A federal judge has invalidated Maui County’s moratorium on genetically engineered crops that voters approved last fall.
Judge Susan Mollway said in a ruling filed Tuesday that the ordinance is “invalid and unenforceable” because it is preempted by state and federal law.
That’s similar to the reasoning that Judge Barry Kurren relied upon to strike down both Hawaii County’s partial ban on genetically modified farming and Kauai County’s pesticide disclosure law last year.
Mollway emphasized that the ruling is not a statement on whether genetically modified organisms are beneficial or detrimental.
“The court recognizes the importance of questions about whether GE activities and GMOs pose risks to human health, the environment, and the economy, and about how citizens may participate in democratic processes,” she said. “But any court is a reactive body that addresses matters before it rather than reaching out to grab hold of whatever matters may catch a judge’s fancy because the matters are interesting, important, or of great concern to many people.”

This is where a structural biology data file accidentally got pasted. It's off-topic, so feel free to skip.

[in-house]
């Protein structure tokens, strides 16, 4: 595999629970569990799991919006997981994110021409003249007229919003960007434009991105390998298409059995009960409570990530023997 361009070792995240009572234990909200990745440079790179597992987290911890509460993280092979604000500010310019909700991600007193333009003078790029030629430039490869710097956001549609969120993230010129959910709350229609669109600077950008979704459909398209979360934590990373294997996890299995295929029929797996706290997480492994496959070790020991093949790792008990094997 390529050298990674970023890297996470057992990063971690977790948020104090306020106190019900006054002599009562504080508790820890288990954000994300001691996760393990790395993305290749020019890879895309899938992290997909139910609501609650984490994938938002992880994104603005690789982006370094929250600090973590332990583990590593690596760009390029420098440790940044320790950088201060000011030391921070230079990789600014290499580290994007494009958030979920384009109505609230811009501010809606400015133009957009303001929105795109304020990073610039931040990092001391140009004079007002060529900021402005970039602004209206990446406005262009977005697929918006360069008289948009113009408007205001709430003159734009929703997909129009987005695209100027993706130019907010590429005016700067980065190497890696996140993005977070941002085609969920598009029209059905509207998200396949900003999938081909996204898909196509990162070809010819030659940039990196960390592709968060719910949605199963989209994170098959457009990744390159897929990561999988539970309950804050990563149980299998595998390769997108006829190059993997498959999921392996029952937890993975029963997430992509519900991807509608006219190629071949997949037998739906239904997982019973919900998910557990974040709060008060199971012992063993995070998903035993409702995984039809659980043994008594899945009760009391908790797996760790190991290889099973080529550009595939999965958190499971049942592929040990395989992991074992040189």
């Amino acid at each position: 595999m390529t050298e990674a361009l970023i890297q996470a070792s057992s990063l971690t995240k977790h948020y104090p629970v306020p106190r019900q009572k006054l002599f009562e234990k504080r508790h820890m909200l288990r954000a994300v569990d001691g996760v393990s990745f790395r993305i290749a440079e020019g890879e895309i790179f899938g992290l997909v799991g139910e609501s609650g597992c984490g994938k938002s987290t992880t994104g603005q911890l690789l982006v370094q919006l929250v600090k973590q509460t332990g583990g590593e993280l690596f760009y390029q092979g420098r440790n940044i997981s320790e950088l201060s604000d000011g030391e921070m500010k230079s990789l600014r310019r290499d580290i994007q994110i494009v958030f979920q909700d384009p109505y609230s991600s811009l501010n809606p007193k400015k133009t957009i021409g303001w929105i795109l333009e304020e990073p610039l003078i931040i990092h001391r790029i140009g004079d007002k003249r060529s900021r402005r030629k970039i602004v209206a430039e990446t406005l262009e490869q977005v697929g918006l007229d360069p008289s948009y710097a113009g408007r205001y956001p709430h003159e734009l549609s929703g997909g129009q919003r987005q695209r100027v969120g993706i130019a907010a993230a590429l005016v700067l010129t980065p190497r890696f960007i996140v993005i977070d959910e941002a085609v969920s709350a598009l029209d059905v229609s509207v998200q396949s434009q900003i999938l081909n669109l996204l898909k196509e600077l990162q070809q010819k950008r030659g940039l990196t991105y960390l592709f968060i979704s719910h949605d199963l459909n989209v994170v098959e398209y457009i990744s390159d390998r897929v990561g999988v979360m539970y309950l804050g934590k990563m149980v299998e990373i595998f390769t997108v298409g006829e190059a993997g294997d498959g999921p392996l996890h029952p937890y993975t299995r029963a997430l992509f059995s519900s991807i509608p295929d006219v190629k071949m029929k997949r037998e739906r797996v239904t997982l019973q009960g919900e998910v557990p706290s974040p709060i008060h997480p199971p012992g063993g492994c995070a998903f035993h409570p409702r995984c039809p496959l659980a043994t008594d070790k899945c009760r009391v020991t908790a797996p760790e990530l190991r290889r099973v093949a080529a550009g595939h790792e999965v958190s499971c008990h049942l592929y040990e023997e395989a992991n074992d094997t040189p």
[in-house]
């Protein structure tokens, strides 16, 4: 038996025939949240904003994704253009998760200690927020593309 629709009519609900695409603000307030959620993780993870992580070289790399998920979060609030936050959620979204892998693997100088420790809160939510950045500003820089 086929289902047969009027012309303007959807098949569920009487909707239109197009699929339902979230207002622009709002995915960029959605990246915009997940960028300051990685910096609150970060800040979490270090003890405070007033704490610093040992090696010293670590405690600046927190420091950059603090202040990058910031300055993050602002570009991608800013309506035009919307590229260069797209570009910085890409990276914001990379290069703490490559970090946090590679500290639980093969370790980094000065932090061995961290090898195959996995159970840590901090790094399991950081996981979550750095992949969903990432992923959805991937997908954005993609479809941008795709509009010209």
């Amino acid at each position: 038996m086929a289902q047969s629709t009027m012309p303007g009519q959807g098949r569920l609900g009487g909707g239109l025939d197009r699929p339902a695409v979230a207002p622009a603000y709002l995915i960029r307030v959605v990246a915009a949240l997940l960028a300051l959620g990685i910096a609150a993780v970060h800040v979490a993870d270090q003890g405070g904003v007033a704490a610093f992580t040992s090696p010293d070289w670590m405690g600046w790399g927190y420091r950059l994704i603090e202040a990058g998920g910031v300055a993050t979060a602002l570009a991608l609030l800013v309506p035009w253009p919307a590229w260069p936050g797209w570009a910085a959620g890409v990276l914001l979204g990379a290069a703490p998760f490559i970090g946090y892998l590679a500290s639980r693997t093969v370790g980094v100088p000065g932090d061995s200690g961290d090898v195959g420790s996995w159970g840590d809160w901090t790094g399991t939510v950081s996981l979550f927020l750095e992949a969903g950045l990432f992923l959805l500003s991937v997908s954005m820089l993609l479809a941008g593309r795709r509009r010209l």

The decision disappointed Autumn Ness, a resident of Kihei, Maui, who canvassed 3,000 homes last year to help get the ballot initiative passed.
Maui County voters approved the bill last November by a margin of 1,077 votes. The biotech industry, including Monsanto and Dow AgroSciences, spent more than $7 million attempting to defeat the measure, making it the most expensive political campaign in the state’s history.
Ness said that Mollway’s ruling is painful for people like her who made sacrifices, including quitting her job, to counter the biotech companies’ well-funded campaign and ensure that the initiative was approved.
“It feels like the politicians and the judges are…
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